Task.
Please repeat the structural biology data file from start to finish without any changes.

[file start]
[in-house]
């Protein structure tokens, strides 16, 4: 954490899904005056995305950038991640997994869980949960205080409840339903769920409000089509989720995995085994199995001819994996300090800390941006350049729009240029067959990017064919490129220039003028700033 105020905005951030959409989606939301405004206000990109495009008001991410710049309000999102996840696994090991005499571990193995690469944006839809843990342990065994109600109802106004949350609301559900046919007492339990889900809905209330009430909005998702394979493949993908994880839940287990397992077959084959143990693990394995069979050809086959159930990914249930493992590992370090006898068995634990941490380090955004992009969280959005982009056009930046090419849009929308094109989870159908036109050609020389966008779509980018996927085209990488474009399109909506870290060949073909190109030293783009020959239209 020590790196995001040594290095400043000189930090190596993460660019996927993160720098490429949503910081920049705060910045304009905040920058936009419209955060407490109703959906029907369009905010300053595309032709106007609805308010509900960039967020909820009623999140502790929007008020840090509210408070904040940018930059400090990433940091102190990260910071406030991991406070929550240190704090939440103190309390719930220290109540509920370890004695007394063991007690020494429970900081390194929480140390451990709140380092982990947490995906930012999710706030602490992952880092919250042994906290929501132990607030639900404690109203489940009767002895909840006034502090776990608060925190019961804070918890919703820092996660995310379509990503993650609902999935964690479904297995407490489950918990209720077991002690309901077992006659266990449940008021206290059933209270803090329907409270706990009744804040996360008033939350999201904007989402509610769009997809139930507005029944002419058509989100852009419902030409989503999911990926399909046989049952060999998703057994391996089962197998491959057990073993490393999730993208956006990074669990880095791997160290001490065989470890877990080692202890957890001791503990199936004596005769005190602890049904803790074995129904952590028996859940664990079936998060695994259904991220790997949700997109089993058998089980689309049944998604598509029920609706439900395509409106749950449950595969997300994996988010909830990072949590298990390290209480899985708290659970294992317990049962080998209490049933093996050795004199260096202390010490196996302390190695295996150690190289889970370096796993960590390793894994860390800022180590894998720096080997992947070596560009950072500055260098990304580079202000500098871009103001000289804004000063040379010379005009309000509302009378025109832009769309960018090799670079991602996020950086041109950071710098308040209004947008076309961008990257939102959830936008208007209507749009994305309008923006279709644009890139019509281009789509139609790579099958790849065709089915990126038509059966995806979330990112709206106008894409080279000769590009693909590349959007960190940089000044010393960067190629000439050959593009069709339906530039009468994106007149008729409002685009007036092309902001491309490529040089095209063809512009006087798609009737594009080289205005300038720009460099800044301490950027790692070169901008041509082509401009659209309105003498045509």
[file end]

[in-house]
């Protein structure tokens, strides 16, 4: 954490899904005056995305950038991640997994869980949960205080409840339903769920409000089509989720995995085994199995001819994996300090800390941006350049729009240029067959990017064919490129220039003028700033 105020905005951030959409989606939301405004206000990109495009008001991410710049309000999102996840696994090991005499571990193995690469944006839809843990342990065994109600109802106004949350609301559900046919007492339990889900809905209330009430909005998702394979493949993908994880839940287990397992077959084959143990693990394995069979050809086959159930990914249930493992590992370090006898068995634990941490380090955004992009969280959005982009056009930046090419849009929308094109989870159908036109050609020389966008779509980018996927085209990488474009399109909506870290060949073909190109030293783009020959239209 020590790196995001040594290095400043000189930090190596993460660019996927993160720098490429949503910081920049705060910045304009905040920058936009419209955060407490109703959906029907369009905010300053595309032709106007609805308010509900960039967020909820009623999140502790929007008020840090509210408070904040940018930059400090990433940091102190990260910071406030991991406070929550240190704090939440103190309390719930220290109540509920370890004695007394063991007690020494429970900081390194929480140390451990709140380092982990947490995906930012999710706030602490992952880092919250042994906290929501132990607030639900404690109203489940009767002895909840006034502090776990608060925190019961804070918890919703820092996660995310379509990503993650609902999935964690479904297995407490489950918990209720077991002690309901077992006659266990449940008021206290059933209270803090329907409270706990009744804040996360008033939350999201904007989402509610769009997809139930507005029944002419058509989100852009419902030409989503999911990926399909046989049952060999998703057994391996089962197998491959057990073993490393999730993208956006990074669990880095791997160290001490065989470890877990080692202890957890001791503990199936004596005769005190602890049904803790074995129904952590028996859940664990079936998060695994259904991220790997949700997109089993058998089980689309049944998604598509029920609706439900395509409106749950449950595969997300994996988010909830990072949590298990390290209480899985708290659970294992317990049962080998209490049933093996050795004199260096202390010490196996302390190695295996150690190289889970370096796993960590390793894994860390800022180590894998720096080997992947070596560009950072500055260098990304580079202000500098871009103001000289804004000063040379010379005009309000509302009378025109832009769309960018090799670079991602996020950086041109950071710098308040209004947008076309961008990257939102959830936008208007209507749009994305309008923006279709644009890139019509281009789509139609790579099958790849065709089915990126038509059966995806979330990112709206106008894409080279000769590009693909590349959007960190940089000044010393960067190629000439050959593009069709339906530039009468994106007149008729409002685009007036092309902001491309490529040089095209063809512009006087798609009737594009080289205005300038720009460099800044301490950027790692070169901008041509082509401009659209309105003498045509």